tobaccos. Theretofore paper had been
exclusively used for the purpose, but it
did not serve to keep the moisture of
the atmosphere away from the tobacco
nor preserve the natural moisture of the
tobacco from the effects of a dry or
heated atmosphere. Paper also ab
sorbed the aroma of the weed and was
not sufficiently lasting. Therefore tin
foil was used for wrappers. But it be
came costly and could only be rolled to
a certain thickness or thinness, beyond
which the ingenuity of man seemed to
find it impossible to go. The fact was
that no rollers could be made to sustain
the pressure necessary to mashing the
tinfoil to a leaf sufficiently thin to suit
Many ingenious inventors struggled
with the proposition for months and
gave up the problem as unsolvable, when
a simple workman about the shop one
day, after rolling two sheets to the cus
tomary thickness, put the two sheets to
gether into the rollers and made both
halves as thin as they were before. Thie
was as simple as standing an egg on end,
but it created a revolution in the manu
facture of tinfoil for tobacconists’ use
! and made a mint of money for the dis
1 coverer.—Philadelphia Press.
The Lamp Rock of Asia.
| On the shores of Lake Rangkul, in
! the Cashgar mountains, in centra]
Asia, stands the famous Lamp Rock of
\ Asia, Which is so called from a cavo in
its side from which a constant stream
1 of pale, greenish light is emitted. Ney
1 Elias, the English adventurer, who pass
ed it in 1885, thinks it possible that the
! light is due to some phosphorescent
I mineral in the sides of tho cavern neai
I its opening. The natives of that section
have never attempted to investigate the
1 matter, each seeming content with the
i story told by his father, which is this:
| “The cave is the dwelling place of a
demon, who guards vast treasures stored
, there, and the light is from a diamond
, worn in a band around liis forehead.’’
Elias’ explanation of the mystery is
i probably the true one.—St. Louis Re
Helping; Her Out.
Mr. Way hack—Great Scott! What
, you got the hired man plowin up the
( front yard for?
Mrs. Wayback—Our darter says that
the first pictur’ she takes with her new
camera will be the house, and her book
of instinction says she must break up
the foreground, but of course she can’t
do that herself.—Lowell Times.
Jagson says if horsemen could trot
their horses as fast around the track as
they can around the hotel radiator there
■ would be a record broken every day.—
artists of the roundup.
<>ld Tim* Texas Cowboys Vastly Different
Fr.«m Those of the Present Day.
Tho ol<l timo cowboy is no more. Ho
passed n bis checks with tho tree grass
custom. The big pasture has intro
duced a new order of cowboy, who sleeps
in a house and “obeys orders" or quits.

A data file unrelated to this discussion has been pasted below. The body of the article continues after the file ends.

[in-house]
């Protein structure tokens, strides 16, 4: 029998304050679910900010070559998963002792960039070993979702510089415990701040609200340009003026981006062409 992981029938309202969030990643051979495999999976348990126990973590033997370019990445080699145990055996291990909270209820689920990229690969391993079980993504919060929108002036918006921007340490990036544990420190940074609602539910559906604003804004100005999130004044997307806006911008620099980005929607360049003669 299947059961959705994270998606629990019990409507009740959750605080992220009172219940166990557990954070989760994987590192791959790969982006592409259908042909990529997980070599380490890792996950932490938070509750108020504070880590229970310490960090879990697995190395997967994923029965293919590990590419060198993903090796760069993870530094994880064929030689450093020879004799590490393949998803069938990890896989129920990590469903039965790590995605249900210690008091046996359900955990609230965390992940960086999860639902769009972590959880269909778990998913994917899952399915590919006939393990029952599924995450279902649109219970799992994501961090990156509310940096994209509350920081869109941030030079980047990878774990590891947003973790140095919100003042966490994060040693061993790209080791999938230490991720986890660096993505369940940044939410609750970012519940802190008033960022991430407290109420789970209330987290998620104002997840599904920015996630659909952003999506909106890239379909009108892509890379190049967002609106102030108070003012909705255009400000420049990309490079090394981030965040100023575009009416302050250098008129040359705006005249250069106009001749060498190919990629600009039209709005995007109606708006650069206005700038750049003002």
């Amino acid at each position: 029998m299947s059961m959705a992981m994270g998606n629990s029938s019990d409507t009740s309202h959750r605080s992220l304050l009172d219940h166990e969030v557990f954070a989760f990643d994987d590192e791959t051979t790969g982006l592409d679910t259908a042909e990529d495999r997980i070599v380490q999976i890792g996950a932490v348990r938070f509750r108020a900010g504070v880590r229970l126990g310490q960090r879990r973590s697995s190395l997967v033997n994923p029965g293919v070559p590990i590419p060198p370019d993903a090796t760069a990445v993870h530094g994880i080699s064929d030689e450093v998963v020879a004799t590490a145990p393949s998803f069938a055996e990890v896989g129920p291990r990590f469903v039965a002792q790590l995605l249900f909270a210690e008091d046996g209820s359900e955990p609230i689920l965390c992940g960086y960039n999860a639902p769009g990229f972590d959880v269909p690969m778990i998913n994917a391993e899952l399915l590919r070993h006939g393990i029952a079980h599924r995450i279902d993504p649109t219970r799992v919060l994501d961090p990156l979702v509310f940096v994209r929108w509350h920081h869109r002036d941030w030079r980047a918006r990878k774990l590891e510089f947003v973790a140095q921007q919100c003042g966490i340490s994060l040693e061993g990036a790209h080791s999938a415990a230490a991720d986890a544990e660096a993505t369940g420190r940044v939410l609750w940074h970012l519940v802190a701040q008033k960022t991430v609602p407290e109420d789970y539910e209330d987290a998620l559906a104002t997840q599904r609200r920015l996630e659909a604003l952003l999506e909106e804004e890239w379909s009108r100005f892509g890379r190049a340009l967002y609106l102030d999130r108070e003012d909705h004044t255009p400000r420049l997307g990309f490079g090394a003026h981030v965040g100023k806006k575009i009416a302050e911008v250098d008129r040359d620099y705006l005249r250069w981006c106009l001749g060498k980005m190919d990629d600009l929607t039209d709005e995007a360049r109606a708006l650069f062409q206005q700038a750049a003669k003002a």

The old cowboy was the companion of
bis boss and shared his pleasures and
No manager in this big headquarter
rockhouse reminded him of is inferior
rank in society, nor did any of the mod
ern ranch accessories mar the common
dangers, the pleasures and the freedom
and equality of tho whilom cowboy and
cowman. But tho ranch in the olden
time was a cottonwood loghouse to
cook in, and for roof and protection
from the weather the slicker was used,
and mother earth supplied their beds.
The broad range and the overhanging
sky answered for house aud home. A
roundup in 1807-80 was not bounded
by wire fences, but the boys galloped out
of camp after breakfast, made a wide
sweep, and all then drove toward a
common center, and lo! directly at that
point was g .thcred a herd of stock cat
tle of all brands, ready for tho cut to
The high toned man was tabooed. I
remember such a man appeared at the
ranch of J. T., in Shackleford county,
in 1 '.",0. He was a city fellow, and
would say "Thankyou” and such like.
His inti use politeness and high toned
nonsense aggravated the boys mightily.
Jim B. in particular—poor fellow—
was especially fretted by his nonsense,
as he called it, and tried to ridicule it
out of him. but in vain. At last his
resentment ripened into genuine hatred
and it was hard to keep the peace be
tween them, for the city fellow bad
Well, one morning in 1869, at Moun
tain pass, in Taylor county, long before
any one lived in that section, Jim got
awfully mad and gave the city fellow a
cussing, whereupon a row resulted and
blodshecl was barely prevented there
and then. We got tho city fellow to ride
off, and it looked like peace had return
ed, but one hour later Jim B. aud his
amiable enemy met off at one side of
tho roundup. I happened to bo near. In
a dash the city chap ran before Jim,
dismounted, leveled his gun on him and
demanded an apology or death.
Jim jerked out two six shooters, but
said nothing, and instantly the city
fellow fired. Poor Jim rolled off his
horse a dead man. I got to them just
as Jim fell. He died instantly, shot